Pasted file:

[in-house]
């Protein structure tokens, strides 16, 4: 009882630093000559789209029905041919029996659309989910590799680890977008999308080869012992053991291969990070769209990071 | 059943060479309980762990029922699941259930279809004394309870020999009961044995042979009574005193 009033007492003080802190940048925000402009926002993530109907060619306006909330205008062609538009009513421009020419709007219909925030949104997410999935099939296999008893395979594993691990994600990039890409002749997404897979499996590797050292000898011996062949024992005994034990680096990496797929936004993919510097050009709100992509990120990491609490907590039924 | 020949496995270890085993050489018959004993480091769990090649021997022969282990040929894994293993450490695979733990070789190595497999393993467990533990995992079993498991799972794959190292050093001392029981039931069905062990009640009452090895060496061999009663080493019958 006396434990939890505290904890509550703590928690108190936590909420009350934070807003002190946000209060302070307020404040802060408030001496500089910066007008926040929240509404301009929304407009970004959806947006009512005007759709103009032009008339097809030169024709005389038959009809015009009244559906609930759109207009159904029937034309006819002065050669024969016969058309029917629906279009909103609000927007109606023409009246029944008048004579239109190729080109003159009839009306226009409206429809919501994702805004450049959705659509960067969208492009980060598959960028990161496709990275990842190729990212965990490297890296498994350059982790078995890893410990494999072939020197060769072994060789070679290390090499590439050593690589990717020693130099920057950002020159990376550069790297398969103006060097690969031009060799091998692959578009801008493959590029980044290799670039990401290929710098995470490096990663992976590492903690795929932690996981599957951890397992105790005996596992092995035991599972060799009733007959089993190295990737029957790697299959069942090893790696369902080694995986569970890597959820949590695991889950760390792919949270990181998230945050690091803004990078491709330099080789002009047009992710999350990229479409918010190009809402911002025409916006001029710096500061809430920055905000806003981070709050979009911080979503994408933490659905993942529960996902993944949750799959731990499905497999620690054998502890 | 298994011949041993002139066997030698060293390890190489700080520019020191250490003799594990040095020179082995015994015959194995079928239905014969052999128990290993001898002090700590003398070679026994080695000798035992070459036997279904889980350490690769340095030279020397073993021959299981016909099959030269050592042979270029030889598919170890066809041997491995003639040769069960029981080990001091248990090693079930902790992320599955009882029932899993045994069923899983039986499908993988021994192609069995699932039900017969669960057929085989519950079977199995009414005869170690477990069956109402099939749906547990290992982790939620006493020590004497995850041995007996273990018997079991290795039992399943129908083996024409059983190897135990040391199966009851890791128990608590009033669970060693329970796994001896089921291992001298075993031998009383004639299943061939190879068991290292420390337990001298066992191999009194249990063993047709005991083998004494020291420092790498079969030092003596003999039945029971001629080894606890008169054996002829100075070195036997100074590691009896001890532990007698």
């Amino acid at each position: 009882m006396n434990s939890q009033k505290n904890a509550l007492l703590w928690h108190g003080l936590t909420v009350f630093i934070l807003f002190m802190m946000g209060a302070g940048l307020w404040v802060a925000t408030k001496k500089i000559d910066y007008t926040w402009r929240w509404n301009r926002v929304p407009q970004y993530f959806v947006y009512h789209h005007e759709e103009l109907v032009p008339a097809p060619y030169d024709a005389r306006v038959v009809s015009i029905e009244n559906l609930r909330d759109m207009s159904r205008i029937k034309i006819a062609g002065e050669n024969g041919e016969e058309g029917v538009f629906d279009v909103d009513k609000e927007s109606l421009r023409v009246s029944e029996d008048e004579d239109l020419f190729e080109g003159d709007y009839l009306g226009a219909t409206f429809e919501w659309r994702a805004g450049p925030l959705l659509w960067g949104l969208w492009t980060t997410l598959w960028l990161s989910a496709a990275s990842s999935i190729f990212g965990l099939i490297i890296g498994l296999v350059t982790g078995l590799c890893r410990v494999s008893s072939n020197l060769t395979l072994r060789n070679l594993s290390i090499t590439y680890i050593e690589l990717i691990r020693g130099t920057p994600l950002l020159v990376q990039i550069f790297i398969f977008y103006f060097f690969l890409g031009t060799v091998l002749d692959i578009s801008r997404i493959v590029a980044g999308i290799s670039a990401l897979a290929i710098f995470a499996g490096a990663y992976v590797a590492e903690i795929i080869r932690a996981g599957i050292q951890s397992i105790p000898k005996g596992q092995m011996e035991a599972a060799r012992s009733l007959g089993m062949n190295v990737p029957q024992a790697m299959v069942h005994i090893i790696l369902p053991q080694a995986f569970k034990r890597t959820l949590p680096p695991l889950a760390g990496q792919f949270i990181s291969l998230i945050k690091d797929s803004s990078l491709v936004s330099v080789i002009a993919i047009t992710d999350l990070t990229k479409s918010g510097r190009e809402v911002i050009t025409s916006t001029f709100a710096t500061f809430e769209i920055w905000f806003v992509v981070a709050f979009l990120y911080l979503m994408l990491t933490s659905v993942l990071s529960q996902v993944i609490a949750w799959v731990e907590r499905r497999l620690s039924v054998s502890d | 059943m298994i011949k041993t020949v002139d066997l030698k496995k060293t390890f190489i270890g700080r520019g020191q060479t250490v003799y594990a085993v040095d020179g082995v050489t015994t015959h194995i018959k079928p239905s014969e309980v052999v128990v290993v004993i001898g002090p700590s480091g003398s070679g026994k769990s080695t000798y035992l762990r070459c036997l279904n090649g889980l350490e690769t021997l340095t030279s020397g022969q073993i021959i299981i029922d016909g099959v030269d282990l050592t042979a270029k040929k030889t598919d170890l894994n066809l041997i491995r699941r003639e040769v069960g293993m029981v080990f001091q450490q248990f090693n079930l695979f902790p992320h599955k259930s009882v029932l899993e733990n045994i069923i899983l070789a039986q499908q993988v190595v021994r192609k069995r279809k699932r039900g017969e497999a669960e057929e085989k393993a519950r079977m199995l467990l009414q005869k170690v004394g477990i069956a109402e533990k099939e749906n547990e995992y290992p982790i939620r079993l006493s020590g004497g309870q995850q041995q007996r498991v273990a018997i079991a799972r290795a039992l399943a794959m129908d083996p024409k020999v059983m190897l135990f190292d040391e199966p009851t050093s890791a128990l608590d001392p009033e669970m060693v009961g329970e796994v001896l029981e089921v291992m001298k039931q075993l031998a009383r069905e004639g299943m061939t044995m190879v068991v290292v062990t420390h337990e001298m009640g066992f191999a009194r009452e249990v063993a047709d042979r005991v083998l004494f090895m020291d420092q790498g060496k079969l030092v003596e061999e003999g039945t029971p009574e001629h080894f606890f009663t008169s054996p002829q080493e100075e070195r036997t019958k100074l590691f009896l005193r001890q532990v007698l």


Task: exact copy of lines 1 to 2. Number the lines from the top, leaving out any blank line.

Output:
[in-house]
């Protein structure tokens, strides 16, 4: 009882630093000559789209029905041919029996659309989910590799680890977008999308080869012992053991291969990070769209990071 | 059943060479309980762990029922699941259930279809004394309870020999009961044995042979009574005193 009033007492003080802190940048925000402009926002993530109907060619306006909330205008062609538009009513421009020419709007219909925030949104997410999935099939296999008893395979594993691990994600990039890409002749997404897979499996590797050292000898011996062949024992005994034990680096990496797929936004993919510097050009709100992509990120990491609490907590039924 | 020949496995270890085993050489018959004993480091769990090649021997022969282990040929894994293993450490695979733990070789190595497999393993467990533990995992079993498991799972794959190292050093001392029981039931069905062990009640009452090895060496061999009663080493019958 006396434990939890505290904890509550703590928690108190936590909420009350934070807003002190946000209060302070307020404040802060408030001496500089910066007008926040929240509404301009929304407009970004959806947006009512005007759709103009032009008339097809030169024709005389038959009809015009009244559906609930759109207009159904029937034309006819002065050669024969016969058309029917629906279009909103609000927007109606023409009246029944008048004579239109190729080109003159009839009306226009409206429809919501994702805004450049959705659509960067969208492009980060598959960028990161496709990275990842190729990212965990490297890296498994350059982790078995890893410990494999072939020197060769072994060789070679290390090499590439050593690589990717020693130099920057950002020159990376550069790297398969103006060097690969031009060799091998692959578009801008493959590029980044290799670039990401290929710098995470490096990663992976590492903690795929932690996981599957951890397992105790005996596992092995035991599972060799009733007959089993190295990737029957790697299959069942090893790696369902080694995986569970890597959820949590695991889950760390792919949270990181998230945050690091803004990078491709330099080789002009047009992710999350990229479409918010190009809402911002025409916006001029710096500061809430920055905000806003981070709050979009911080979503994408933490659905993942529960996902993944949750799959731990499905497999620690054998502890 | 298994011949041993002139066997030698060293390890190489700080520019020191250490003799594990040095020179082995015994015959194995079928239905014969052999128990290993001898002090700590003398070679026994080695000798035992070459036997279904889980350490690769340095030279020397073993021959299981016909099959030269050592042979270029030889598919170890066809041997491995003639040769069960029981080990001091248990090693079930902790992320599955009882029932899993045994069923899983039986499908993988021994192609069995699932039900017969669960057929085989519950079977199995009414005869170690477990069956109402099939749906547990290992982790939620006493020590004497995850041995007996273990018997079991290795039992399943129908083996024409059983190897135990040391199966009851890791128990608590009033669970060693329970796994001896089921291992001298075993031998009383004639299943061939190879068991290292420390337990001298066992191999009194249990063993047709005991083998004494020291420092790498079969030092003596003999039945029971001629080894606890008169054996002829100075070195036997100074590691009896001890532990007698």